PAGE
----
Like a few visual novels, Icebound does breakup the story segments with an interactive portion that comes in the form of a puzzle mini-game. If you don’t fancy yourself good at puzzles you can breathe a sigh of relief since the rules are easy to understand and getting to the desired solution is even more so. Players are introduced to gameboard with a few colored symbols and must place the appropriate tile piece on them in a predetermined amount of moves. When starting, the beginning piece can be placed anywhere that the symbol is, but all subsequent tiles must be adjacent to one another with the only exception extending to two of the same color. So, if you placed a blue and red together another red can’t be placed unless it is on the other side or separated by another color. If you find yourself getting pieces you don’t need, you can either place them in empty nodes or exchange the piece for another, but the latter can only be done a set number of times depending on the puzzle’s conditions. If the game becomes bothersome or want to proceed onward with the story, there is the option to skip it, but you will receive a negligible hit to your notoriety. Either way, it is a nice distraction, but sometimes can be an annoying one, too – especially since the puzzles rise in difficulty and time consumption as the game progresses.
When it comes to the aesthetics, Icebound does falls into the “middle-of-the-road” category with regards to how it uses what it has. The artwork style has a certain hand-drawn quality that can appear delightful at times as it can jarring, music masterfully setting the mood in one scene and making it listless the next, and the animations used for the characters either imbuing them with life that captures the written personalities or just for show. Being impressed one moment and disdainful the next, I would have to say that I was still overall pleased with the quality of work on display since most indie visual novels I have seen don’t reach this level of work and can see that the developers did put a lot of care and effort into the small details. One of my favorite examples would have to be byway of the mechanical lion Fei and his animation that makes him bellow smoke. A small touch, but still one that demonstrates the care put into the set dressing. The game does claim that it has voiced dialogue, but at the time of composing this review and waiting for the official release on Steam, I cannot evaluate that portion of it.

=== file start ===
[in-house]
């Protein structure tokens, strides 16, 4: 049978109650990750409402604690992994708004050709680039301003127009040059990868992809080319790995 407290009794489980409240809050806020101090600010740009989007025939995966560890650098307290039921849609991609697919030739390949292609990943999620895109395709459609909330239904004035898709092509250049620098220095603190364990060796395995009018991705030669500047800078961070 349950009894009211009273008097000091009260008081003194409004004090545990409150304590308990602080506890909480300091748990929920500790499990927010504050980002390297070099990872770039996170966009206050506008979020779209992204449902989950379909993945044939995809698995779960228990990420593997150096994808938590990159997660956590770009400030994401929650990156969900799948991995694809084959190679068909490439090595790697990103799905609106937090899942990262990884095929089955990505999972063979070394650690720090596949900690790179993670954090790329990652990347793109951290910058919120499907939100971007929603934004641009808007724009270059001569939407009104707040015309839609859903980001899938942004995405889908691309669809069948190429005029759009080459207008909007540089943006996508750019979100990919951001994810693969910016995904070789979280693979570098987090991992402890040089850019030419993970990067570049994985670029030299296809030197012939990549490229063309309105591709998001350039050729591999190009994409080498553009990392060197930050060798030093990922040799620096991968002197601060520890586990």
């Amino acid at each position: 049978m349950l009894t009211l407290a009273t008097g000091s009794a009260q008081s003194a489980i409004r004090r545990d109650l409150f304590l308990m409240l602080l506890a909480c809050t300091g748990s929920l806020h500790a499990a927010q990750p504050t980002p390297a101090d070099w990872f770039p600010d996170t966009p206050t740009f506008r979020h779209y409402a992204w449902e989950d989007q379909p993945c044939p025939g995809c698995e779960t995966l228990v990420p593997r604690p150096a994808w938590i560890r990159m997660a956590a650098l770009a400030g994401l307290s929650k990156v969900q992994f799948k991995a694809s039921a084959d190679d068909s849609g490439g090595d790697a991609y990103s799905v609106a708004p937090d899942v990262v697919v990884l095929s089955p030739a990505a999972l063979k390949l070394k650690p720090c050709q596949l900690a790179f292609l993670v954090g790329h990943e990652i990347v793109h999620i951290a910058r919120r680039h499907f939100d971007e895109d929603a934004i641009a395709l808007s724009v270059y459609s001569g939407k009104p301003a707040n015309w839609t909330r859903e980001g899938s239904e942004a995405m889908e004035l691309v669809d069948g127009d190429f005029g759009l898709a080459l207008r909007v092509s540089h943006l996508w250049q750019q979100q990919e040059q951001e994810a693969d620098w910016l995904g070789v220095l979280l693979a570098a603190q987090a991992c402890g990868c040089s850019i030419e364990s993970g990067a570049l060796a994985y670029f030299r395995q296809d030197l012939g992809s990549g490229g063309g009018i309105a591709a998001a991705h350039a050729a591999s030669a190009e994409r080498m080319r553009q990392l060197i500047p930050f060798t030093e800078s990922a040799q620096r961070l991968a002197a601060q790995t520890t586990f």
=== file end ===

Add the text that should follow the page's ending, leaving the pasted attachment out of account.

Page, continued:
All-in-all, Icebound is an average visual novel experience that I can’t recommend to newcomers or veterans, but do believe that it will find a following somewhere in that intersection. With the choice system not as good as it could be, dull character personalities, and plodding pacing, the few twist and turns that the story does have isn’t nearly enough to save it from the unsatisfying outcome. Even so, I still enjoyed my time with Icebound even if it was just to place myself in the world for a couple of hours. Unless it’s a burning curiosity you just have to check out, I suggest all others to skip it.
Pros: Great artwork, very imaginative setting and world, music composition, puzzle segments are somewhat challenging yet easy.
Cons: Choices appear too frequently, managing notoriety in one playthrough is difficulty, characters personalities feel flat, narrative beings to drag during the second half of story, puzzle segments can require a lot of trail and error.
Disclaimer: In no way, shape, or form was I compensated for the composition or publication of this review. This by my own volition. A review copy of the game was kindly provided by the devloper. All images and rights to them belong to Fastermind Games and only for review purposes.
2 thoughts on “[Visual Novel Review] Icebound”
Not bad for western one. Bam! Creative Blogger Award!
Oh, thanks for the nomination. I do have a lot of work to get through during this weekend, but will work on it when I have the time and try to have it up by Monday.